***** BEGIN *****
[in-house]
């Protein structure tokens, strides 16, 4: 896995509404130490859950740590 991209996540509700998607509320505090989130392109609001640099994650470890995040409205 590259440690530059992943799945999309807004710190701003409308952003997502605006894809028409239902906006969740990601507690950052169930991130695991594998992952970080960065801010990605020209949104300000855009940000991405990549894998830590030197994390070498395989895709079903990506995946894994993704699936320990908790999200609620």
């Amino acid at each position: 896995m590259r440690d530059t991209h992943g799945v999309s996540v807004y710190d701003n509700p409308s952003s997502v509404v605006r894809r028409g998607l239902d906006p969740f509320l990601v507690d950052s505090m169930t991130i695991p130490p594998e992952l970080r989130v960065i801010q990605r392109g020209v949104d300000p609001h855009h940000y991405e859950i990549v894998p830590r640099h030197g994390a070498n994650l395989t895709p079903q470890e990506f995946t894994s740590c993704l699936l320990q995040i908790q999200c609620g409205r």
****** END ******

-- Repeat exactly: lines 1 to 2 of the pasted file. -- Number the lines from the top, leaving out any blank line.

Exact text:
[in-house]
């Protein structure tokens, strides 16, 4: 896995509404130490859950740590 991209996540509700998607509320505090989130392109609001640099994650470890995040409205 590259440690530059992943799945999309807004710190701003409308952003997502605006894809028409239902906006969740990601507690950052169930991130695991594998992952970080960065801010990605020209949104300000855009940000991405990549894998830590030197994390070498395989895709079903990506995946894994993704699936320990908790999200609620």